Carnauba vs. polymer wax
Automotive waxes are a great way to preserve your paint's finish and enhance the its overall beauty. But, there exist distinct differences between the types of automotive waxes on the market today. Carnauba wax has long been a popular method of maintaining your vehicle's finish. Polymers waxes on the other hand are relatively new, and need to be taking into consideration when choosing the right product.
Carnauba wax derives from the Copernicia prunifera plant. This plant is found in the northeastern section of the Brazilian states of Piauí, Ceará, and Rio Grande do Norte. Pure carnauba wax is extremely hard and therefore needs additional ingredients such as oils or solvents to arrive into a liquid form.
Carnauba wax provides a deep rich look on the car's paint which is hard to imitate with synthetic waxes. Plus, it is extremely durable and can last on your car for several months depending on the blend.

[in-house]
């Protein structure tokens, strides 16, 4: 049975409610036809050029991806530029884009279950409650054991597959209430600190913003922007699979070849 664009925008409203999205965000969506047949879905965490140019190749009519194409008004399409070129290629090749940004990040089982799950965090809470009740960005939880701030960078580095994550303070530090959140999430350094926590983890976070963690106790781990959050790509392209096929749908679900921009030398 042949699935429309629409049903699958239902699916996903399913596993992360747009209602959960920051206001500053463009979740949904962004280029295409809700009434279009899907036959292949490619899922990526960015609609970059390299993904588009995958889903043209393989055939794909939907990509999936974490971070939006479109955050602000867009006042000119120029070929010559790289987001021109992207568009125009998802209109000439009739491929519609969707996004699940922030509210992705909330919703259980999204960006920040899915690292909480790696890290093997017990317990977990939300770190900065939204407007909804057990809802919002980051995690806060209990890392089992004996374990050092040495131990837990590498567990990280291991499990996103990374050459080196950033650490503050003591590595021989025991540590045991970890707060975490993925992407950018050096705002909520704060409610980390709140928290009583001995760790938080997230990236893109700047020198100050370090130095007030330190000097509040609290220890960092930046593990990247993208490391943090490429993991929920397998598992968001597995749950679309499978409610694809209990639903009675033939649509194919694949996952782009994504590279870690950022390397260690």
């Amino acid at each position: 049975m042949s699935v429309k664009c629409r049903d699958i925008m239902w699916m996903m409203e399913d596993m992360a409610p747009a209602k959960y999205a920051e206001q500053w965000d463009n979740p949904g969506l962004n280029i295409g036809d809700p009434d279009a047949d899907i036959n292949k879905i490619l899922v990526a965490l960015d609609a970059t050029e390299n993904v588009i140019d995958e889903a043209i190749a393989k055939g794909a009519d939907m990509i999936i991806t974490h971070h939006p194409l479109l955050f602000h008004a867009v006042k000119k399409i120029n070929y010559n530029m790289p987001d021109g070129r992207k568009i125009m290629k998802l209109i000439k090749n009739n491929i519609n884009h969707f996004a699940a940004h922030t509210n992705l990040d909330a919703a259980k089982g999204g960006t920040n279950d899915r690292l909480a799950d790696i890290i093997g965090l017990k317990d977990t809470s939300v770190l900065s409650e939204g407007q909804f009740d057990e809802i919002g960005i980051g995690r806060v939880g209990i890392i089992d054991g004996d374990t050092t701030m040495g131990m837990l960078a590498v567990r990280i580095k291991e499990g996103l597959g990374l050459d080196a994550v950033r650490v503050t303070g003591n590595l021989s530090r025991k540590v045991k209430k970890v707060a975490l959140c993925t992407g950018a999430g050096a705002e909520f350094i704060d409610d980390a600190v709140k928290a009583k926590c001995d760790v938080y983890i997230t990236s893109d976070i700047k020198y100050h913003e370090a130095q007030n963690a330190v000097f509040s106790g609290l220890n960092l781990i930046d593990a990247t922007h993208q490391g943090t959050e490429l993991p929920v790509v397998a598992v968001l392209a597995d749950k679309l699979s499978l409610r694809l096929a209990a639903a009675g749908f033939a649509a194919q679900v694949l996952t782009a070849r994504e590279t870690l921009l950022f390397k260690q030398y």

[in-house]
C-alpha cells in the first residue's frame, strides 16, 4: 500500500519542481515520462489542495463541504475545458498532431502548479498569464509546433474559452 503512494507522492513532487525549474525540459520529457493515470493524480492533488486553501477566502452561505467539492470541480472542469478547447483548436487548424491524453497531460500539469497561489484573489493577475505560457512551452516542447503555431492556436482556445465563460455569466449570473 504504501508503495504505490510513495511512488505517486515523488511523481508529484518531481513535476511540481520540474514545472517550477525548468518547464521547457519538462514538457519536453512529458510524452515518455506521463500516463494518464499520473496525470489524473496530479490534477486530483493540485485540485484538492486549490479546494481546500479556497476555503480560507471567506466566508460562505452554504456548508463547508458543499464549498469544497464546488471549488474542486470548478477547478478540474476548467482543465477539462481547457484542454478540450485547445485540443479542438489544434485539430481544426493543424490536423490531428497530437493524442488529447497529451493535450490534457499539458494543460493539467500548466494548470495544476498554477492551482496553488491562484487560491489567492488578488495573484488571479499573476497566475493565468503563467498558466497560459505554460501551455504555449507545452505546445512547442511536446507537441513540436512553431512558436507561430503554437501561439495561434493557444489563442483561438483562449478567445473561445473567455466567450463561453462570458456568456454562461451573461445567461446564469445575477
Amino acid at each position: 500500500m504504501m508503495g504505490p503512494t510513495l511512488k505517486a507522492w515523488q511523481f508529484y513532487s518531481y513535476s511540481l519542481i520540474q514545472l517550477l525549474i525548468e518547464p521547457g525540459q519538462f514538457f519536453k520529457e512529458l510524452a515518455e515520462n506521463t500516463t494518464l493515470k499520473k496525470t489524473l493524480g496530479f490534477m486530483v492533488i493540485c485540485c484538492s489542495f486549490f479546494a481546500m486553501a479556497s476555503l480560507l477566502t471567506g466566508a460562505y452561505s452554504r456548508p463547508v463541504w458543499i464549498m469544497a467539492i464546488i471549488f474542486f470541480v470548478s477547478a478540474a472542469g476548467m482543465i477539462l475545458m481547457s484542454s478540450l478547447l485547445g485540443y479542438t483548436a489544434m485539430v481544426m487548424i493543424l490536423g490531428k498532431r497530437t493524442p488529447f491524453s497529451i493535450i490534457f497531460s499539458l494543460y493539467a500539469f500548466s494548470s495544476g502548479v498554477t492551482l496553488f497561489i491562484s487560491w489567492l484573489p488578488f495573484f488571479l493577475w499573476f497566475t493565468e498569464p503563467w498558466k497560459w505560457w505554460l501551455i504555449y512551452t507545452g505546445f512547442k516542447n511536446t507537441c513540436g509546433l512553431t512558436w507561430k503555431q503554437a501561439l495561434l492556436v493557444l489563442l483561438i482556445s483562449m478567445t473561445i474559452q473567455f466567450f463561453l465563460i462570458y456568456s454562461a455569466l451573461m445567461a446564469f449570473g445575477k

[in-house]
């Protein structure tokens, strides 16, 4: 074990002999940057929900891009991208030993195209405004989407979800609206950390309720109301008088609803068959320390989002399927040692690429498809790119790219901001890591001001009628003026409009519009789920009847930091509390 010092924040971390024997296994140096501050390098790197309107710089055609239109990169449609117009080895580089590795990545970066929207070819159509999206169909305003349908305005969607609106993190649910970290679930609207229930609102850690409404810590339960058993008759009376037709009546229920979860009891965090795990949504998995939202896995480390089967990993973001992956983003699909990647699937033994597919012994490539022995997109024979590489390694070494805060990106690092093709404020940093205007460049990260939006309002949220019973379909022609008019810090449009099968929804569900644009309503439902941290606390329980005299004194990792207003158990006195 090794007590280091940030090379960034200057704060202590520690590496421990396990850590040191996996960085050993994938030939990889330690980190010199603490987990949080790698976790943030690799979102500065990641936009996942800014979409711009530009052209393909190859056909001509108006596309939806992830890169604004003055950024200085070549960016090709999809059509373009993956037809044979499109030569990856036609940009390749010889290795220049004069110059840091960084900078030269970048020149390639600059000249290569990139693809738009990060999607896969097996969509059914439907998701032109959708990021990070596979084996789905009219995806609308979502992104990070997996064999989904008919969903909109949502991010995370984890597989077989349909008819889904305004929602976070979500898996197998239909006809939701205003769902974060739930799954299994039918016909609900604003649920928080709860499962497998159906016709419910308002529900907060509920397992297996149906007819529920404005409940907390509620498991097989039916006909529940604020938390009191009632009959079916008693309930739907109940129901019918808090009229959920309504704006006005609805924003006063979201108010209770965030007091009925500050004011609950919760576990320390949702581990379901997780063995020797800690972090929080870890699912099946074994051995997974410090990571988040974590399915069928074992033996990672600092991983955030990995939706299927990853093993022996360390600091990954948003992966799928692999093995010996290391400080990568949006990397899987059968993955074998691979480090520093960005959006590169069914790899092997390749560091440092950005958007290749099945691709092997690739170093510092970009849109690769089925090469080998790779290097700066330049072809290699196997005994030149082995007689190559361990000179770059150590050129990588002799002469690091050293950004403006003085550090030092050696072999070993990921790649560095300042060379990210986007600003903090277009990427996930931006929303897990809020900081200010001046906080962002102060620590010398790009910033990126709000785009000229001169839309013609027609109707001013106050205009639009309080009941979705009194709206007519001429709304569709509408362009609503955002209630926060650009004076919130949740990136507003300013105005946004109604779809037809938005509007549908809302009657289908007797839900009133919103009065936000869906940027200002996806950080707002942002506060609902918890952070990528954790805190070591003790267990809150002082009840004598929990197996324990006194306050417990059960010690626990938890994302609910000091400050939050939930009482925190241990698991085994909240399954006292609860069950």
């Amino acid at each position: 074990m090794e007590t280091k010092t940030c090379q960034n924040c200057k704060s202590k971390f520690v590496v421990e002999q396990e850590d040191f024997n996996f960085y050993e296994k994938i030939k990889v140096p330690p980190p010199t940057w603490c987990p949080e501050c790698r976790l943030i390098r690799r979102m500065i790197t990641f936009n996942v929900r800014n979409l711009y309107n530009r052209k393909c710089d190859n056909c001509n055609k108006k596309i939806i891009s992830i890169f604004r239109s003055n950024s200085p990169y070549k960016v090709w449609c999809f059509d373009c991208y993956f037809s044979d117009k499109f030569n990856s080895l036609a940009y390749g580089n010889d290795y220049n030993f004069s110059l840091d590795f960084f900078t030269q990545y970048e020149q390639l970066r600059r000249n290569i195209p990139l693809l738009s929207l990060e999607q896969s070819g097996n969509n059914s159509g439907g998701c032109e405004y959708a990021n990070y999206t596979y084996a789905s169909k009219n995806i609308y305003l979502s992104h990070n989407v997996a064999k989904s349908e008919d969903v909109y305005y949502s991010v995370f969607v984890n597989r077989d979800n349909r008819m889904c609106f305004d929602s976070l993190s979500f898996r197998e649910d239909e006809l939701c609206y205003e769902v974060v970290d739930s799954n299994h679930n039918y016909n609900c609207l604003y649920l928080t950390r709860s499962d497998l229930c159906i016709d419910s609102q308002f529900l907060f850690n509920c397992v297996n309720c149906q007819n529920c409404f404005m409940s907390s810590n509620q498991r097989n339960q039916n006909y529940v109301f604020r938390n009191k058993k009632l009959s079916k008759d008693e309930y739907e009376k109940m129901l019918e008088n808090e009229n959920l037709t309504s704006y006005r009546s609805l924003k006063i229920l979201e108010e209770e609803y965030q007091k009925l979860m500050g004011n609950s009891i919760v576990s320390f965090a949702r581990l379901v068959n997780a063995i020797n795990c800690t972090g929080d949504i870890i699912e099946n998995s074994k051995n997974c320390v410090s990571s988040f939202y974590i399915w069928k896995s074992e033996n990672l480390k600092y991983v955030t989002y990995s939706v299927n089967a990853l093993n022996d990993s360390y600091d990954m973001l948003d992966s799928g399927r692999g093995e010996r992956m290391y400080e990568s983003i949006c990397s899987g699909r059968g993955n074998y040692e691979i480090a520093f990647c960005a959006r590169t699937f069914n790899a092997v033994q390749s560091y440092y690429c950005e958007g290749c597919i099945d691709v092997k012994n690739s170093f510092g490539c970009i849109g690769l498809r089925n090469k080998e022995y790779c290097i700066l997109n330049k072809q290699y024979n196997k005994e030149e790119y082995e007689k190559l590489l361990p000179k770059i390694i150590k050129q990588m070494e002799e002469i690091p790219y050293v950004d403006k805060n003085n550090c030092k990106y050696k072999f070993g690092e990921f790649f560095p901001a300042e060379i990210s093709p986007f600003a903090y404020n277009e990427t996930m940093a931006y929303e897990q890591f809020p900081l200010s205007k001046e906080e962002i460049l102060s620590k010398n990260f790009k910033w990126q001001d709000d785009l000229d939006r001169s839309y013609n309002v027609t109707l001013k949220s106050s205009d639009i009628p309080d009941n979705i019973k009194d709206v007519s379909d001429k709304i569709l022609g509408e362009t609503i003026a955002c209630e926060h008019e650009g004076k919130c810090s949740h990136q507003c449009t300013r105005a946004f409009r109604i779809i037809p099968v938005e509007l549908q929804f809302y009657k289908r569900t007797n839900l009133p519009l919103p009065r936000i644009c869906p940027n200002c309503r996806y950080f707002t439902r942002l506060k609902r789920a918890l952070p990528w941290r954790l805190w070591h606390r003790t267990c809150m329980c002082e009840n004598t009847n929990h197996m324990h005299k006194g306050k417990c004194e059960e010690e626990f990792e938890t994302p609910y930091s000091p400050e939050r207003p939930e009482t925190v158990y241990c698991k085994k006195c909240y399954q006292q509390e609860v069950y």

From an environmental perspective, Carnauba Wax would be the most appropriate choice since it is a renewable resource. Although, one must also consider where it is being sourced from and how quickly it is being replenished from its natural environment.
Cost is the final consideration when selection a carnauba vs. polymer wax. Carnauba waxes are on average more expensive because of how the ingredients are sourced.
Eco Touch Quick Wax uses a unique blend of Carnauba and Polymers to create an amazing finish on your car's paint.
Polymer waxes are typically manmade ingredients which simulate the same properties as a natural wax. They do not offer the same luster as a carnauba wax. However, car enthusiasts find that they are easier to work with in terms of application and buffing.
Polymer waxes are not as desirable from an environmental standpoint due to the fact that they derive from petroleum-based resources. However, advances in chemistry have opened up the doors to new "bio-based" polymers such as soy and starch.
Carnauba wax benefits
• deep luster and shine on paint
• proven technology
Carnauba wax drawbacks
• can be harder to work with on the paint
• higher price points vs. synthetics
Polymer wax benefits
• easier to buff in/out
• lower product cost
Polymer wax drawbacks
• gloss/shine not as deep as carnauba
• synthetic in origin (majority of the time)
When we formulated Eco Touch Quick Wax, we wanted to take the amazing gloss from traditional Carnauba Wax, but also the ease of use of a Polymer Wax. The final result is a product which produces a rich shine that is easy to apply and buff off! In fact, many of our detailers use Quick Wax as a final detail car wax for cleaning their customer's cars.